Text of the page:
I am so very proud of Morgan and her decision to represent young survivors.  She is very passionate about informing young women so they don't have to go through what she has had to go through. Check yourself at any age!

Tuesday, August 16, 2011


May 8 - 22 was spent in the Mayan Riviera part of Mexico!  Morgan, Riley, Mom and Boyd flew down for a much needed respite from doctors and hospitals.  After one week, Boyd flew home and Kylee and Kaylee flew down for the second week of fun and relaxation.  The biggest decision we had to make on a daily basis was whether to go to the pool or the beach!

Morgan's doctors warned her to be careful in the sun so she wore a "rash shirt" some of the time and we spent time under the cabanas.  One interesting thing was that when she laid out on her back so that she could get sun on the front, a perfect rectangle showed up on the back of her shoulder!  It was the strangest thing!  The lines were perfectly straight and it was obviously from the radiation.

We swam with dolphins, sharks, and stingrays; played on the beach in the surf and shopped in the local markets.  We painted pottery, ate lots of yummy food, and shopped some more! Our resort was located halfway between Cancun and Playa del Carmen so we spent some time in both towns.  It was so beautiful and we made the best of memories!!

Radiation Treatments Through April 21st

Morgan was a trooper through radiation.  It was at 3:15 every day M - F for 24 sessions.  Each session only lasted about 15 minutes or so, but it took us about 40 minutes to drive there and an hour to an hour and a half to drive home due to rush hour traffic.  We would go into the facility and Morgan would change into a gown.  She would go into a room where the door and walls were over a foot thick.  She laid down on a table with a plastic form for her head and they would line up her "tattoos" with the lasers until she was in the exact position.  She had to hold perfectly still while the machine rotated around her.

The staff at Utah Cancer Specialists were so wonderful.  Morgan went to the Prom during her radiation treatments.  On the day of the dance, they let her come in at 9 in the morning rather than at 3 in the afternoon.  They were all so excited for her and wanted to see her pictures the next week.  It was like being a part of a big family of people who truly cared about Morgan and wanted her to not only get better physically, but to be happy and emotionally healthy as well.

One visit, about halfway through the process, I was waiting and waiting for her to come out.  In the waiting room there were several of the same wonderful people that I came to know quite well and became good friends with.  We would do puzzles and share stories...they were truly a blessing to us.  Anyway, it had been quite a while and I looked at my had been an hour!  Should I be worried?  What was taking so long?  After about another half hour, Morgan came out looking a little worse for wear.  She was holding her neck and didn't look very happy.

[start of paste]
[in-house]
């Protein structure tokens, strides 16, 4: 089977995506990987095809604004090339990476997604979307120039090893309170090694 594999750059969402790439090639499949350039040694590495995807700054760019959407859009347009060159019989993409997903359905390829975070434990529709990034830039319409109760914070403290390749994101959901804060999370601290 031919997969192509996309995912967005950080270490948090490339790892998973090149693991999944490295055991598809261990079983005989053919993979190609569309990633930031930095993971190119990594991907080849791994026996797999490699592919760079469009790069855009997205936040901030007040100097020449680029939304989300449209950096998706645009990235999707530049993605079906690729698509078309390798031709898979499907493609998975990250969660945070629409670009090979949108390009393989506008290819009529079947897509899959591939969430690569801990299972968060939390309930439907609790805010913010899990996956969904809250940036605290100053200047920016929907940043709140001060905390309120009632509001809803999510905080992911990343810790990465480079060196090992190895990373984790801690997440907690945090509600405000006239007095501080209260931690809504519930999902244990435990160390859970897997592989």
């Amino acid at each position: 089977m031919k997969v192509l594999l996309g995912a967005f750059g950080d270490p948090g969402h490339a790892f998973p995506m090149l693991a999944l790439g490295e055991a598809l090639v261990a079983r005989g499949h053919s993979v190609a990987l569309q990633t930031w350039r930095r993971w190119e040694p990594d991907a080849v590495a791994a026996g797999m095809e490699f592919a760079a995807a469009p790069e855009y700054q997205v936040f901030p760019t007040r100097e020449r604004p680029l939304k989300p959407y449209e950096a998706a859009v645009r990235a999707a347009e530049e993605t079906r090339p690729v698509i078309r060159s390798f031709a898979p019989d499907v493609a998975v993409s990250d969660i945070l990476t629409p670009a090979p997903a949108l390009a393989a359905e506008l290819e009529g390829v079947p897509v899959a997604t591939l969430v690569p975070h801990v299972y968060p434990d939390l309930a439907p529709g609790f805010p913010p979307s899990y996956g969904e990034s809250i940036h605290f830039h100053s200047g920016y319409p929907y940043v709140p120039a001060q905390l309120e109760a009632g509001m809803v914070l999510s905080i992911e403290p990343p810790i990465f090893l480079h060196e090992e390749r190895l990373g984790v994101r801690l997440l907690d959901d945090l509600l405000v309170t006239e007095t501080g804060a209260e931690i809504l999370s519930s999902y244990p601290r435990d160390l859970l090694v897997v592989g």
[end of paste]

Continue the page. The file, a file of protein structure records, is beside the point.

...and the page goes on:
Apparently the doctor wasn't pleased with the way things were lining up and wanted to make sure it was perfect.  The tattoo wasn't in the right place on her body (the tech had placed it to the side so it wouldn't show when Morgan wore a v-neck rather than right in the center of her chest). So from that session on, they were going to take x-rays first to make sure the radiation was hitting the exact spot each and every time.  Good news for thoroughness/bad news for comfort.  Now the sessions were always 45 minutes or longer.  I am not complaining, I would do anything for my kids, but it is strange to look back on this time for it felt like it would never end.

On April 21st, after Morgan completed her last radiation treatment, she came out and "rang the bell."  It was awesome!  It is a tradition to ring the bell after completing radiation treatment. We were fortunate enough to witness more than one patient get to ring the bell.  It is an empowering and emotional moment for them and their families.

   FYI:  Once you have radiated a particular area, that area cannot be radiated again.  You can have chemo for a recurrence, but cannot have a second round of radiation in the same exact area.  That was something I did not know.